The Yellow Wallpaper

Child birth, for many centuries, has been a taboo subject in many human cultures, including Western Europe. Pregnant people in the medieval and early modern periods were expected to spend months away from the rest of society with the custom of ‘lying-in’, where they could only be attended by other women. Child birth and motherhood have been shaped and re-shaped by the often reductive structures of patriarchy, a way of controlling women in a period when they are at their most vulnerable. Yet, even the counter-narrative that has arisen from recent shows like One Born Every Minute and Yorkshire Midwives paints a wholly positive and uplifting picture of the process of bringing new human life into the world. It is, in many respects, a polarising issue, with often very little room for nuance. As I have watched many of my peers take their first steps into pregnancy and parenthood, I have become increasingly aware of the waves of toxic positivity that pervade discussions of motherhood and having babies. The animosity exhibited by some towards how others choose to give birth and raise their children is truly shocking, and increasingly it plays into the dehumanising trope of the sainted mother figure. A mother must be perfect; if she is anything less – i.e. if she exhibits any fallible human qualities – she is a monster. There is an apparent lack of compassion and empathy for mothers just at a time when they need it most, because child birth is, for many, an incredibly traumatic experience. The changes that a person’s body goes through in order to grow and then give birth to a baby are huge and completely out of the conscious control of the person going through it. So when some of those changes go wrong, it can be truly devastating. Dumb Blonde Theatre’s production of The Yellow Wallpaper explores this devastation with frightening effect.

Adapted from Charlotte Perkins Gilman’s 1892 short story, The Yellow Wallpaper follows a young woman, I (played by Tiffany Rhodes), in the aftermath of the difficult birth of her son, Harry. Having recently moved to a large, old house in the country, I has been confined to a single room in order to recuperate from the birth and to build her maternal bond with her newborn child. Attended by her doctor husband, John (played by Russell Eccleston), child nanny, Mary, and John’s overbearing sister, Jennie (both played by Ebony Cassie), we watch as I’s frayed psyche deteriorates as she is consumed by her growing psychosis and obsession with the strange, patterned yellow wallpaper that covers the room of her confinement.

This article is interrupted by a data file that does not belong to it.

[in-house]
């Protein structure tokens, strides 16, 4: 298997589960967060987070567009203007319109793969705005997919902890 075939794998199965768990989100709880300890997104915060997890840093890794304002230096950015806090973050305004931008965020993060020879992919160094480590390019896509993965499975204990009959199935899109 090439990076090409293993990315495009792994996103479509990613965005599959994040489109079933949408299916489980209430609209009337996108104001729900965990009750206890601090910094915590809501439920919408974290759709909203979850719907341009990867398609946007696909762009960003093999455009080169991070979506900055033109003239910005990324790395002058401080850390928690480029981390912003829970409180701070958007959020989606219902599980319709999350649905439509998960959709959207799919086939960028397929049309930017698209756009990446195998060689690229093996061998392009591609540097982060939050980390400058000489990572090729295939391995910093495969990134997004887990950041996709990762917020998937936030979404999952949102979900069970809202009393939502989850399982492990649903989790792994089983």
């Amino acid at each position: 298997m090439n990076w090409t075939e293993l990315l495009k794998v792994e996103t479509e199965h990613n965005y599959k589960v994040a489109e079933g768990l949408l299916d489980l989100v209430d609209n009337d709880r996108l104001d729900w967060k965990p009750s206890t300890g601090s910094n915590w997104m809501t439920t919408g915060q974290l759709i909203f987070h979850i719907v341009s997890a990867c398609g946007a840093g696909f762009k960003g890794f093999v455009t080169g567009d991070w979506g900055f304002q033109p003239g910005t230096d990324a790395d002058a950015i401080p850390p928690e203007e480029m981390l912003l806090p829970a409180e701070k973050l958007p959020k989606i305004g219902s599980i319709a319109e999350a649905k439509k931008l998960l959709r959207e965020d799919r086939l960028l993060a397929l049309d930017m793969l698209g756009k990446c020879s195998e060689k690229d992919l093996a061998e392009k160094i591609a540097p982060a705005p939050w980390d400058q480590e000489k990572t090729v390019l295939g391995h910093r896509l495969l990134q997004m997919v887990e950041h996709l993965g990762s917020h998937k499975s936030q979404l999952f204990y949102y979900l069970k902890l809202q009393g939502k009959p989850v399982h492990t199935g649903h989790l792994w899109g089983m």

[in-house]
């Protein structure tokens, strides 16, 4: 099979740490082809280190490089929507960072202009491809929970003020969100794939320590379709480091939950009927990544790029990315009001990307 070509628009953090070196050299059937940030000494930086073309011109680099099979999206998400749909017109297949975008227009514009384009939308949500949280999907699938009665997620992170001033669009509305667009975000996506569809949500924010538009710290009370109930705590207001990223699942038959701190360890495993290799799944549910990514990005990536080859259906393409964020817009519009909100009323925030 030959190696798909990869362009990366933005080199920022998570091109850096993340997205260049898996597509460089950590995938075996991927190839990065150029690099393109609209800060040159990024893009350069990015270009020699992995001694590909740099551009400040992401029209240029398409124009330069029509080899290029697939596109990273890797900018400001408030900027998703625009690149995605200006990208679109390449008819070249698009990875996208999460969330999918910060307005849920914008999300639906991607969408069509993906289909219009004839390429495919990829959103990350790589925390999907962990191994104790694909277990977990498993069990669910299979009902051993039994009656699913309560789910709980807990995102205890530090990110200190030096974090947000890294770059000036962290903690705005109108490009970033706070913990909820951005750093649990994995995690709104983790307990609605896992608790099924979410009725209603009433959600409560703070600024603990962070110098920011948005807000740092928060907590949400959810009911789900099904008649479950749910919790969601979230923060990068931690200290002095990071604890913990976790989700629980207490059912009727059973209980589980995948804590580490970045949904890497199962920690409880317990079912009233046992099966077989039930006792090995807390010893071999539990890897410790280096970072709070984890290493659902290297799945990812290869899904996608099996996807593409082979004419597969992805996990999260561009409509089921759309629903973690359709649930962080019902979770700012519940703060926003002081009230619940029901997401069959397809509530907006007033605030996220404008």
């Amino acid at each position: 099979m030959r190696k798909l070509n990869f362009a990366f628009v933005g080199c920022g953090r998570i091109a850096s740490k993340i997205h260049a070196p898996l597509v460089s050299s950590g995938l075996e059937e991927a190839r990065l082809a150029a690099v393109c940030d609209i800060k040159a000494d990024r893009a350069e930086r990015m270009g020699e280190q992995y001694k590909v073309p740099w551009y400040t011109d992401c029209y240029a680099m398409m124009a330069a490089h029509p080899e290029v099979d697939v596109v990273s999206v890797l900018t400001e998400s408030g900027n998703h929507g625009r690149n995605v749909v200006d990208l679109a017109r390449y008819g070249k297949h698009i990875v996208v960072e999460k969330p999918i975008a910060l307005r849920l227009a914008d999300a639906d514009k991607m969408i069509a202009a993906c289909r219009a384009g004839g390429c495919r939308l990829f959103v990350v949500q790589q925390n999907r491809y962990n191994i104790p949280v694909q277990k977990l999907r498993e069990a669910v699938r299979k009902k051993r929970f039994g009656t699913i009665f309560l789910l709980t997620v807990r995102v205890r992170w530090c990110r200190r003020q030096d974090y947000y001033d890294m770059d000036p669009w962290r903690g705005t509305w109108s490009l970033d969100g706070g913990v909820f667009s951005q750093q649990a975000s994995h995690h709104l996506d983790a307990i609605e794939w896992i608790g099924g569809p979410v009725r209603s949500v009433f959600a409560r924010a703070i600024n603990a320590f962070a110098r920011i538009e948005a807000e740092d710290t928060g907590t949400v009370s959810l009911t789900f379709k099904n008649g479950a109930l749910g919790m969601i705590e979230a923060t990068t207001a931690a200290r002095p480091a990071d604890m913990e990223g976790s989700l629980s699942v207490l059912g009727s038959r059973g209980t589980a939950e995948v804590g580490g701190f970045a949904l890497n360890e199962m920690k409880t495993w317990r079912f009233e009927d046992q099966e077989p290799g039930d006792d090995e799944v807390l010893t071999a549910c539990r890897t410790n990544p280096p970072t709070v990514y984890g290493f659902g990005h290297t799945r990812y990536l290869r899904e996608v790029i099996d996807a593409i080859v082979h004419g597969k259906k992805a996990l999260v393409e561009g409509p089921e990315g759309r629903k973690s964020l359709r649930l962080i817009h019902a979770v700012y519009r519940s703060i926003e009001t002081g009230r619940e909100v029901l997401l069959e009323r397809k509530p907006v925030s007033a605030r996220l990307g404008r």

This is a beautifully managed and perfectly disturbing adaptation of Perkins Gilman’s work. Clearly influence by horror tropes – which are enhanced by Harry Miller’s masterful sound design – this is a show explicitly about postpartum psychosis. This somewhat lesser known mental health condition is very rarely discussed in the mainstream, and I myself had only heard of it after Adele spoke of her friend’s experience of the condition in 2018. Psychosis, like many mental illnesses, is generally misunderstood and rarely discussed, and when combined with the cultural weighted role of the mother, it is a truly terrifying condition. But what writer and director Emily Malloy does with this play is use the narrative’s horror genre to explore this taboo illness. For me, that is what good horror is – a vehicle in which to explore these difficult subjects that are more earthly in their terror than supernatural or demonic. Tiffany Rhodes’ achingly fragile and fevered performance as I is truly incredible to watch, and the handling of her crumbling sanity is beautifully carried off. Equally, Russell Eccleston brings out the juxtaposing complexities of John’s character with brilliant skill; the subtleties of his coercive and abusive behaviour are spine chillingly effective and in no way overplayed. Ebony Cassie’s turn as Mary and Jennie brings an added layer of insidiousness, both highlighting the discrepancies of I’s postpartum treatment and the disorienting strangeness of I’s confined world. The final reveal of the artifice of the play’s setting leaves its audience with the unsettling sense of wondering whether any of what I had experienced was real, drawing us into the creeping paranoia of her delusion. This is a challenging piece to watch with its emotionally disturbing subject matter, but it is a powerful adaptation of one of North American’s most chilling short stories.

Star Rating:


how to live a jellicle life: life lessons from the 2019 hit movie musical ‘cats’